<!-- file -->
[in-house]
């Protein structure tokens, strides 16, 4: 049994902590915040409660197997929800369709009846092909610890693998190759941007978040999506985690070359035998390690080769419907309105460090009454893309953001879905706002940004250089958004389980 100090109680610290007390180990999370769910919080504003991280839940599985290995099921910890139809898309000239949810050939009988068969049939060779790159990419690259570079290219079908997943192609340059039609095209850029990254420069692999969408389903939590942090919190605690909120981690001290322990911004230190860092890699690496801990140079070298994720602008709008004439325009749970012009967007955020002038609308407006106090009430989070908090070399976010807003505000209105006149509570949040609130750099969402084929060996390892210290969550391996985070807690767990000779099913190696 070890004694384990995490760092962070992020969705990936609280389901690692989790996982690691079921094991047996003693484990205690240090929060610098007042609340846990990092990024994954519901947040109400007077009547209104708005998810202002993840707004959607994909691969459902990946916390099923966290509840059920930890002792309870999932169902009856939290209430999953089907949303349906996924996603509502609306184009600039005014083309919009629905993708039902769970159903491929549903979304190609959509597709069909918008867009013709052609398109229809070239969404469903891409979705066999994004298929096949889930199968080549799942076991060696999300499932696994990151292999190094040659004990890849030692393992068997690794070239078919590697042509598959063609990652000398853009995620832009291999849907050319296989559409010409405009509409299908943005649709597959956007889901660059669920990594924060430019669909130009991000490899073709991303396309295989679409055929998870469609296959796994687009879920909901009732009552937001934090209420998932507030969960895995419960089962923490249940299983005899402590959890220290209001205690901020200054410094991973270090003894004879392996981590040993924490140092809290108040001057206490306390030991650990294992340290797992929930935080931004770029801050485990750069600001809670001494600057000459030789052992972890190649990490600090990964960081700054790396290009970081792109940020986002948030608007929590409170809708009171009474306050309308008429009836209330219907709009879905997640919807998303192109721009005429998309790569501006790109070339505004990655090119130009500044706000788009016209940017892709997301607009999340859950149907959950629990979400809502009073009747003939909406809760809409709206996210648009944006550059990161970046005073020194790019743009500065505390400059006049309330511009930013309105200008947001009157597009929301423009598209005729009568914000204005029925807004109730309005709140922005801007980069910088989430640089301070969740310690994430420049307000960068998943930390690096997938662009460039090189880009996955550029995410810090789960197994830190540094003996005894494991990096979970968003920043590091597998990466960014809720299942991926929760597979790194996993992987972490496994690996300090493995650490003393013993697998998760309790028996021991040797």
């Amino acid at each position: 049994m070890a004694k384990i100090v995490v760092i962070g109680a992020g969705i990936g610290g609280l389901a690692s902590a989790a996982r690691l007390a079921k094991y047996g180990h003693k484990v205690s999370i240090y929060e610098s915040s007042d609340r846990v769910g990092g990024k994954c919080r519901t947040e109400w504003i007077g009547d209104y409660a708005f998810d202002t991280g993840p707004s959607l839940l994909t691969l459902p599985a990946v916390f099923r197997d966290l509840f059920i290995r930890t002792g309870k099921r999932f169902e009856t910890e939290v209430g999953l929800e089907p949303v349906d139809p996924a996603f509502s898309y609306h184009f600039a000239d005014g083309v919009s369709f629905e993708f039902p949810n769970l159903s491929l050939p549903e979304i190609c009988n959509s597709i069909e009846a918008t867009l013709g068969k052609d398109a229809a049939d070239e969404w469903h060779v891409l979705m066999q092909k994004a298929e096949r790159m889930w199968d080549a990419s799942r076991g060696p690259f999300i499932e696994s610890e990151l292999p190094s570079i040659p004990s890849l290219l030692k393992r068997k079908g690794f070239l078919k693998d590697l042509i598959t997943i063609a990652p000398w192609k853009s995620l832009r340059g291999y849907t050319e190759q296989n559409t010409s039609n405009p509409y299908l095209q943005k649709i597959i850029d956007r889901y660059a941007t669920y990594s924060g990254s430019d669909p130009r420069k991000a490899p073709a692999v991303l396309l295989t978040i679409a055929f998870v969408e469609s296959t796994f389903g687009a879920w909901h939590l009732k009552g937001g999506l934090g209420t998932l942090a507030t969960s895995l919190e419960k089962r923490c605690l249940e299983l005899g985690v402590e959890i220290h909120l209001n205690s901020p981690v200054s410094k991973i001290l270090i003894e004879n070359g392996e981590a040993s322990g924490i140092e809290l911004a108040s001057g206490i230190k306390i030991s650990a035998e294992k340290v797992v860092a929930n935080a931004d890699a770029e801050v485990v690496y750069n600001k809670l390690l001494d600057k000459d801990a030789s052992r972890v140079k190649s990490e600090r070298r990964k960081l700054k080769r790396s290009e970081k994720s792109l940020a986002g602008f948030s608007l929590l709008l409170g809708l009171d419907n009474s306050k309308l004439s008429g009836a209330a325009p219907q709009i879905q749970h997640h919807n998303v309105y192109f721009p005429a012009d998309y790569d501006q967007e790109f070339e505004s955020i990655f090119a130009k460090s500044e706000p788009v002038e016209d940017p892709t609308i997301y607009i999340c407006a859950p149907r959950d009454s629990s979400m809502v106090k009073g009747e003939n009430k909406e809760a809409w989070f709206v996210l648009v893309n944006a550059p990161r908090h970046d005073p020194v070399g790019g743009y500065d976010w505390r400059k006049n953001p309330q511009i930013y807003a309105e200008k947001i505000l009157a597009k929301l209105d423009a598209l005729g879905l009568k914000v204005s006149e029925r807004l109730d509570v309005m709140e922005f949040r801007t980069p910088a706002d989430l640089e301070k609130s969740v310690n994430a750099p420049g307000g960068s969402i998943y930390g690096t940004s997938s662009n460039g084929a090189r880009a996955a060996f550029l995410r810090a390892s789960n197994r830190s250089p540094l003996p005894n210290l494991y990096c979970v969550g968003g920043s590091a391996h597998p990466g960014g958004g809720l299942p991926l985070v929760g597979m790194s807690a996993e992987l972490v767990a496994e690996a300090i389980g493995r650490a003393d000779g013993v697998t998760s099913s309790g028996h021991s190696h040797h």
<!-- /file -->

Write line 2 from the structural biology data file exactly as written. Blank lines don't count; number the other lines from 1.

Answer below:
């Protein structure tokens, strides 16, 4: 049994902590915040409660197997929800369709009846092909610890693998190759941007978040999506985690070359035998390690080769419907309105460090009454893309953001879905706002940004250089958004389980 100090109680610290007390180990999370769910919080504003991280839940599985290995099921910890139809898309000239949810050939009988068969049939060779790159990419690259570079290219079908997943192609340059039609095209850029990254420069692999969408389903939590942090919190605690909120981690001290322990911004230190860092890699690496801990140079070298994720602008709008004439325009749970012009967007955020002038609308407006106090009430989070908090070399976010807003505000209105006149509570949040609130750099969402084929060996390892210290969550391996985070807690767990000779099913190696 070890004694384990995490760092962070992020969705990936609280389901690692989790996982690691079921094991047996003693484990205690240090929060610098007042609340846990990092990024994954519901947040109400007077009547209104708005998810202002993840707004959607994909691969459902990946916390099923966290509840059920930890002792309870999932169902009856939290209430999953089907949303349906996924996603509502609306184009600039005014083309919009629905993708039902769970159903491929549903979304190609959509597709069909918008867009013709052609398109229809070239969404469903891409979705066999994004298929096949889930199968080549799942076991060696999300499932696994990151292999190094040659004990890849030692393992068997690794070239078919590697042509598959063609990652000398853009995620832009291999849907050319296989559409010409405009509409299908943005649709597959956007889901660059669920990594924060430019669909130009991000490899073709991303396309295989679409055929998870469609296959796994687009879920909901009732009552937001934090209420998932507030969960895995419960089962923490249940299983005899402590959890220290209001205690901020200054410094991973270090003894004879392996981590040993924490140092809290108040001057206490306390030991650990294992340290797992929930935080931004770029801050485990750069600001809670001494600057000459030789052992972890190649990490600090990964960081700054790396290009970081792109940020986002948030608007929590409170809708009171009474306050309308008429009836209330219907709009879905997640919807998303192109721009005429998309790569501006790109070339505004990655090119130009500044706000788009016209940017892709997301607009999340859950149907959950629990979400809502009073009747003939909406809760809409709206996210648009944006550059990161970046005073020194790019743009500065505390400059006049309330511009930013309105200008947001009157597009929301423009598209005729009568914000204005029925807004109730309005709140922005801007980069910088989430640089301070969740310690994430420049307000960068998943930390690096997938662009460039090189880009996955550029995410810090789960197994830190540094003996005894494991990096979970968003920043590091597998990466960014809720299942991926929760597979790194996993992987972490496994690996300090493995650490003393013993697998998760309790028996021991040797």